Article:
Zoning laws and city ordinances give a city the authority to determine what someone can and cannot do, to a particular piece of property. There are zoning laws that stipulate the shape, size, design, and color a building can be, where it can be located on a lot, and what type of accessory structures will be allowed.

In order to understand how these ordinances come into effect, it is important to look beyond an individual piece of property. I spoke with George Thomas, Building Official for the City of Pleasanton, who explained that when an area is first developed, the developer will meet with the city, and will negotiate what will be allowed for that particular group of homes. These agreements then become the basis for regulating what can occur in the development. “The city’s concern is the overall look of the development, how it affects roads and traffic, and how it will enhance the community. In this way, the city can preserve its character and charm, while allowing for growth and expansion,” commented George.

There are actually several different players that are involved in the planning and zoning process of any given city. Besides the city council, the planning department and the planning commission are the two most influential . The planning department is the governmental agency that oversees the enforcement of zoning. It can make suggestions and recommendations to the city council on whether zoning laws should be changed.

The planning commission on the other hand, is a group of private individuals, appointed by the city council, who can also make recommendations or changes to zoning and planning issues. If an individual wants to appeal a decision by the planning department, a hearing can be arranged with the planning commission to determine an outcome.

Zoning ordinances vary dramatically from city to city, and usually address accessory structures such as patio covers, particularly if they are over ten feet in height. From a code point of view, patio covers are considered to be roof structures that people can gather under. They must be constructed to sustain live and dead loads, and built to resist lateral movement. Patio covers have been addressed in the Uniform Building Code for over 35 years, and normally require the issuance of a building permit.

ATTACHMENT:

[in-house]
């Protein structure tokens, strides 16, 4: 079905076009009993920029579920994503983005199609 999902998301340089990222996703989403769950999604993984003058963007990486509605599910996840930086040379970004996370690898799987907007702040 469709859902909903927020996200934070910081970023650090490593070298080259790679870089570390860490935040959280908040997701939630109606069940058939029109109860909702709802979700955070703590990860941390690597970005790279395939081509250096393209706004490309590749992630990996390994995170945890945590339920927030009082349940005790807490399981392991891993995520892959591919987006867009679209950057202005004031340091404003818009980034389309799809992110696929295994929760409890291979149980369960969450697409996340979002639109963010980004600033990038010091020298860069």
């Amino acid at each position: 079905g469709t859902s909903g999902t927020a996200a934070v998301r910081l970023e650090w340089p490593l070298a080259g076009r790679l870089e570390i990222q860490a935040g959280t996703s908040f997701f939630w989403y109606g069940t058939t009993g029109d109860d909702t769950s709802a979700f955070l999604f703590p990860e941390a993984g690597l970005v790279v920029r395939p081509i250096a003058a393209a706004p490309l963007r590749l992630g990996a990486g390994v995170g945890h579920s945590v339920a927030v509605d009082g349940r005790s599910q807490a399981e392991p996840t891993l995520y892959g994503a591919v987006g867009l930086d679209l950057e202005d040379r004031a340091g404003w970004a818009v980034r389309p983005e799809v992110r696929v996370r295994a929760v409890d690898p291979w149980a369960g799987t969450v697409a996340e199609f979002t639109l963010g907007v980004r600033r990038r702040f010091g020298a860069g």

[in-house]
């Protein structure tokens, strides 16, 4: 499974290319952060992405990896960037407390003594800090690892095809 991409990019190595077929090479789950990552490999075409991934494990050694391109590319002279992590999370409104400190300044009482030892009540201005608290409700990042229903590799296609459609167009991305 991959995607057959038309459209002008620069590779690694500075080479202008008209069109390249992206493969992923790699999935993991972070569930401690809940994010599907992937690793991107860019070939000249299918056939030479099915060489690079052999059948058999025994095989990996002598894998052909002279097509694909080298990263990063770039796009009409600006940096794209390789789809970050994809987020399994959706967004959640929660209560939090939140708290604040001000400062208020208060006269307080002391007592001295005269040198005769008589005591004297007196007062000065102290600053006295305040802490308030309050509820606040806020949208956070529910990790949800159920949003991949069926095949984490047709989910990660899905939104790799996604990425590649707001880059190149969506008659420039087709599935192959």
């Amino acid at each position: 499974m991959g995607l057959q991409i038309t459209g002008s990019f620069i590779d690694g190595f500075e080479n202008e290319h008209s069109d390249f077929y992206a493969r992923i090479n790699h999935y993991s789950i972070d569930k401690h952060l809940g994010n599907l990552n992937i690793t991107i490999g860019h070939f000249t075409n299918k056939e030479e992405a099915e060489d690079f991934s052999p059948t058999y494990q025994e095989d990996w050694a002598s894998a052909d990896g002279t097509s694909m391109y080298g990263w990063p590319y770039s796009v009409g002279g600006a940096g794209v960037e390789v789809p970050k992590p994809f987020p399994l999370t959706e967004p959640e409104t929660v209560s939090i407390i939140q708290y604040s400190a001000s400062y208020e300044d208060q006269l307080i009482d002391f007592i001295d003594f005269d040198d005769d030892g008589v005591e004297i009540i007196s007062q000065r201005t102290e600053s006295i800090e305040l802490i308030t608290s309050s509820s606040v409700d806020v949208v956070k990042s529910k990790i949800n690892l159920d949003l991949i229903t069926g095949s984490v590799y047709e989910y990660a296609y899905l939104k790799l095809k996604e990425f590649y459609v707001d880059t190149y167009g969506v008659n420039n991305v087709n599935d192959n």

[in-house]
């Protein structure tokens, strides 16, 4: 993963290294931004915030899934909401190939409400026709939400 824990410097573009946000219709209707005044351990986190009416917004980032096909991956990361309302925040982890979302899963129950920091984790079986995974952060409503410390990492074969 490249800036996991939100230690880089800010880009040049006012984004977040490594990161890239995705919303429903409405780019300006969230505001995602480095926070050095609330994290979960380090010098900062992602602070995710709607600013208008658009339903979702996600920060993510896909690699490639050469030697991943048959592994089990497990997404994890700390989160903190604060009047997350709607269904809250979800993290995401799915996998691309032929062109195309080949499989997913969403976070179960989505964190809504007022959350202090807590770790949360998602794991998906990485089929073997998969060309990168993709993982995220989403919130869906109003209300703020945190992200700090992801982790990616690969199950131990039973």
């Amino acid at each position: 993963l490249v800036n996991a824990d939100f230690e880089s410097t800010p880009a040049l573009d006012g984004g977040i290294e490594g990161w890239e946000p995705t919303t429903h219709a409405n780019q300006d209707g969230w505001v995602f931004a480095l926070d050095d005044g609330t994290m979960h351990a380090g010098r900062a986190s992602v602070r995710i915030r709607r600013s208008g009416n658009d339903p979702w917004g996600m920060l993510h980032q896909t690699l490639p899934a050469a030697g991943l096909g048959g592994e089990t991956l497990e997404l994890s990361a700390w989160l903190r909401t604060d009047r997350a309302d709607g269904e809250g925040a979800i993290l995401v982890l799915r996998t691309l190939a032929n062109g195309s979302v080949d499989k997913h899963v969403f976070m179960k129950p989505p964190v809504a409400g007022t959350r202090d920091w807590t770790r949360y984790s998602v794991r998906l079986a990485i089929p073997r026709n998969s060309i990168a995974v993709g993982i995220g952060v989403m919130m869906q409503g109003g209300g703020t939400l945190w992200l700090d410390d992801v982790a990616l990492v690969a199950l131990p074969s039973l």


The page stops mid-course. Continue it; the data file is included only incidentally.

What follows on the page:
For the city to ask you to go through the planning department, I would assume that your patio cover is over ten feet in height, is not built as a conforming structure, or does not have the proper property line setbacks. Most cities require at least a five foot setback at the rear, and a three foot setback at the side property line. Violating property line setbacks can expose a property owner to liabilities in the event of the spread of fire, or damage that may occur because of the structure failing when people are near. The best way to handle this is to find out what is essential for a patio cover to be considered safe and code complying.

Home owners can protect themselves, and prevent this situation from occurring, if they check with the city building or planning department before beginning any constructing or remodeling on their homes. The staffs in these departments are more than willing to answer any questions a home owner may have regarding new construction or additions. Also, most municipalities have brochures and handouts that clearly outline what is required before a construction project is started.

Sidewalk Repair, Who is Responsible?


We just moved into a new housing development and we are having problems with the contractor fixing some large cracks in the driveway and sidewalk. The cracks were caused by trucks and heavy equipment crossing our lot to finish up work on the house next door. The builder keeps saying that the city will fix the sidewalk when the development is done at the end of the year. I called the city and they say that it is the builder’s responsibility. Who is responsible for repairing our driveway ?

“I live in an older neighborhood, and for years the tree the city planted in the sidewalk area has been causing the sidewalk to crack and lift. It has gotten so bad, that last week one of the neighbors tripped on the sidewalk and injured their hip. I called the city and they said that the maintenance and repair of the sidewalk is the responsibility of the home owner. They stated that I needed to get a permit if I take out a section of the sidewalk. Isn’t the city was responsible for the maintenance of the sidewalks?”